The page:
I spent the past week driving the newest RX around Phoenix, Arizona as well as a stretch of road on the Gila River Indian reservation south of town.
It’s easy to see why the RX has become such a popular car. It has everything the buyer of a luxury crossover might want, and the hybrid’s fuel economy is similar to a midsized passenger sedan.
The hybrid technology, which Lexus developed internally and has refined over the past two decades, is so seamless that it is virtually invisible to the driver. While the first-generation RX 400h felt nose-heavy, this car does not. The vehicle’s high profile and curb weight mean that it’s not going to corner like a sports car, but it feels well balanced, and is easy to control.
The electric power steering system has plenty of assist on the low end for maneuvering through traffic. A 40-foot turning circle makes U-turns difficult on all but the widest roads, but that’s hard to avoid on a vehicle with a 108-inch wheelbase.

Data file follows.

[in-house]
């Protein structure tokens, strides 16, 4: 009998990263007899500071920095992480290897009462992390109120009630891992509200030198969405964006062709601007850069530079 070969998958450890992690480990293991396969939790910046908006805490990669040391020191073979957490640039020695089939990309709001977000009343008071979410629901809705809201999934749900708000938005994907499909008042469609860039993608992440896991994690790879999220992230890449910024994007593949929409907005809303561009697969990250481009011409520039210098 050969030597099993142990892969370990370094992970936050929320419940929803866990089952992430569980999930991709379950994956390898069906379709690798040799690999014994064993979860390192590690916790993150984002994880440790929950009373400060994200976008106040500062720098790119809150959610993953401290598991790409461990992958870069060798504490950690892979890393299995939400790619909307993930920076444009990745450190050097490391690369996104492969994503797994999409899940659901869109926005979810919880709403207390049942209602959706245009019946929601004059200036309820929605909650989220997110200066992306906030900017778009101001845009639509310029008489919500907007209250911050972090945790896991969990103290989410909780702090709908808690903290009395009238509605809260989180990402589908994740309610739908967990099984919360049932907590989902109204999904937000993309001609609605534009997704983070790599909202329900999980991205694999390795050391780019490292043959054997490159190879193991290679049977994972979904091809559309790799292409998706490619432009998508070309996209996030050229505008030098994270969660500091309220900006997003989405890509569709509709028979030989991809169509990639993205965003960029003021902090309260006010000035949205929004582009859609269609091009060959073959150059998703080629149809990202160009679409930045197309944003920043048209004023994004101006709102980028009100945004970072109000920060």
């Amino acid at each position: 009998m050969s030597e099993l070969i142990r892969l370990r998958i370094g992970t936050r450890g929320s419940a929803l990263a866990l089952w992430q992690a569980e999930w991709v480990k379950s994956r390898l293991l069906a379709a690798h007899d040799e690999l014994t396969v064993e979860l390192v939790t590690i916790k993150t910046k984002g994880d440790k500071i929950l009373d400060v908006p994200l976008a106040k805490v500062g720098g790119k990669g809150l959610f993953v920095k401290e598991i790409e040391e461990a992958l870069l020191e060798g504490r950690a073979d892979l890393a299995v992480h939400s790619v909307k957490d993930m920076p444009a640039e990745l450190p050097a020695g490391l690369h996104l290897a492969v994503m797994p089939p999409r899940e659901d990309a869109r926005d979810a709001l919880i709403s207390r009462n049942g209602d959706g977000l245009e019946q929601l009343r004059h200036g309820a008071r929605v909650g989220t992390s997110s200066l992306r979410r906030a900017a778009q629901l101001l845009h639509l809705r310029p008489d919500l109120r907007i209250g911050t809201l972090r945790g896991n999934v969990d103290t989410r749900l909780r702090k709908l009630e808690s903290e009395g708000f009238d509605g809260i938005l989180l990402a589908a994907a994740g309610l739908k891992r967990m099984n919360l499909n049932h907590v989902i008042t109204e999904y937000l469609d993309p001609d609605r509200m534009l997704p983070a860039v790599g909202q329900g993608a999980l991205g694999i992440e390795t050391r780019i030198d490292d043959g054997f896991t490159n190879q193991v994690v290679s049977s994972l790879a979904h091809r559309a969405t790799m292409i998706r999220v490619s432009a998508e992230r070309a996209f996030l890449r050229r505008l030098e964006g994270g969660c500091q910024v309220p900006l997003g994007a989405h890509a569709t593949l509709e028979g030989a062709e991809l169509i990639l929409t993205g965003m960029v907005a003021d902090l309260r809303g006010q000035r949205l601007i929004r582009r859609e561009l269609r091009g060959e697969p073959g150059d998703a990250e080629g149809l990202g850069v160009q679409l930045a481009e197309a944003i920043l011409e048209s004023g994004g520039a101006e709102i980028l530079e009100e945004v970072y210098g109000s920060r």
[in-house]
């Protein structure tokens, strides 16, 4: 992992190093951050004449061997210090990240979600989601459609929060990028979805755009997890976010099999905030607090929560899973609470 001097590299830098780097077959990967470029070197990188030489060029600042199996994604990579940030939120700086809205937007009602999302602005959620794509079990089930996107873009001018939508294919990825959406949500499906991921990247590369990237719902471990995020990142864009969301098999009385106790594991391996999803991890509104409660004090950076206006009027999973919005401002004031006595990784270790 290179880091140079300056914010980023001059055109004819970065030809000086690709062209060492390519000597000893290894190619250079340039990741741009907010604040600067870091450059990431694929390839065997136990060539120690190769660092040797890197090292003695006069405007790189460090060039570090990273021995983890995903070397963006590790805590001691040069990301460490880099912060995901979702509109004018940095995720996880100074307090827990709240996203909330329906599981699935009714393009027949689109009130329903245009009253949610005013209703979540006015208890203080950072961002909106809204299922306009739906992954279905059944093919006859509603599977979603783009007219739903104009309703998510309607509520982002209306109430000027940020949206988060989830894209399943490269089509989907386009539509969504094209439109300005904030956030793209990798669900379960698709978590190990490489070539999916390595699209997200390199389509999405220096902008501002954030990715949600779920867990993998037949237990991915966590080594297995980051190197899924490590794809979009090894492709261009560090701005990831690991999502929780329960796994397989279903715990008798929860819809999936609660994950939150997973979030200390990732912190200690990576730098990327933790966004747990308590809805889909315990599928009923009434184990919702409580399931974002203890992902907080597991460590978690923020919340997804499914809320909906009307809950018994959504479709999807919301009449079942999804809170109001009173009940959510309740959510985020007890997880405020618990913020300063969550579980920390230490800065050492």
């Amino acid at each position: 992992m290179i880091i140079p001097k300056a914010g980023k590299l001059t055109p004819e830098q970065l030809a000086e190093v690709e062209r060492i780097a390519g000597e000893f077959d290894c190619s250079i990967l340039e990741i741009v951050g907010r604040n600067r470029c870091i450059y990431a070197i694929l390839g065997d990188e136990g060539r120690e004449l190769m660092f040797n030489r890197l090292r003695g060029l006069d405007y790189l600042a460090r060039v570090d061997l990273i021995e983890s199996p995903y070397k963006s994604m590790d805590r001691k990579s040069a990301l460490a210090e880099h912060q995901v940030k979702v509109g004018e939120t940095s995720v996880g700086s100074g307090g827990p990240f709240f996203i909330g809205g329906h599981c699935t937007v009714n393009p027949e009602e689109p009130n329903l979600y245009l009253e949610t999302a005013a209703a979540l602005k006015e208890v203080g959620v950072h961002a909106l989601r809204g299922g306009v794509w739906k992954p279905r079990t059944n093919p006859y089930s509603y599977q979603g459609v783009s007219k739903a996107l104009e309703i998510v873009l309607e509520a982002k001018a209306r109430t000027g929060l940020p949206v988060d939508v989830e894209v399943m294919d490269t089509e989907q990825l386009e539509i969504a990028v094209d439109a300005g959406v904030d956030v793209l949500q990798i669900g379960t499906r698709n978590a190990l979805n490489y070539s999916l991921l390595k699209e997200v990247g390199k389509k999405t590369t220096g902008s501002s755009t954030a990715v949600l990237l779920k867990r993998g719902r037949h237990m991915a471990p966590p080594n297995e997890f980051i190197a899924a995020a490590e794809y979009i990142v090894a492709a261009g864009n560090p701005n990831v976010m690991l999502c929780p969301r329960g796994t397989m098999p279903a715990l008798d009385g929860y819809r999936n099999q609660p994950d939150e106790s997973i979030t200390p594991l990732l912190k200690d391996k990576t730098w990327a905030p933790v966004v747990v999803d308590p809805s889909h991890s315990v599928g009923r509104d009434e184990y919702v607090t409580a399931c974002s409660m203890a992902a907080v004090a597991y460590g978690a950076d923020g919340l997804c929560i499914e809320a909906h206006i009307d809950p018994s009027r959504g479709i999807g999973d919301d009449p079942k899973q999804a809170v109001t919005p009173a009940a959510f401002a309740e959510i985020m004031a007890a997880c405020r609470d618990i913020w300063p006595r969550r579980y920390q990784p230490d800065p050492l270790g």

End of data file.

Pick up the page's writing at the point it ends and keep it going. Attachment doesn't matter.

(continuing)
On-center response at high speeds is pretty good. Drivers should have no problems making quick lane changes for performing emergency evasive maneuvers.
Options on the test car, including the blind spot monitoring system and adaptive cruise control, make it ideal for commuting. Adaptive cruise control also helps drivers conserve fuel, since they can use the system when traffic is heavy.
The heads up display enables the driver to monitor his speed without taking his eyes off the road. The display is adjustable, so drivers who find the numbers displayed on the windshield distracting can disable it.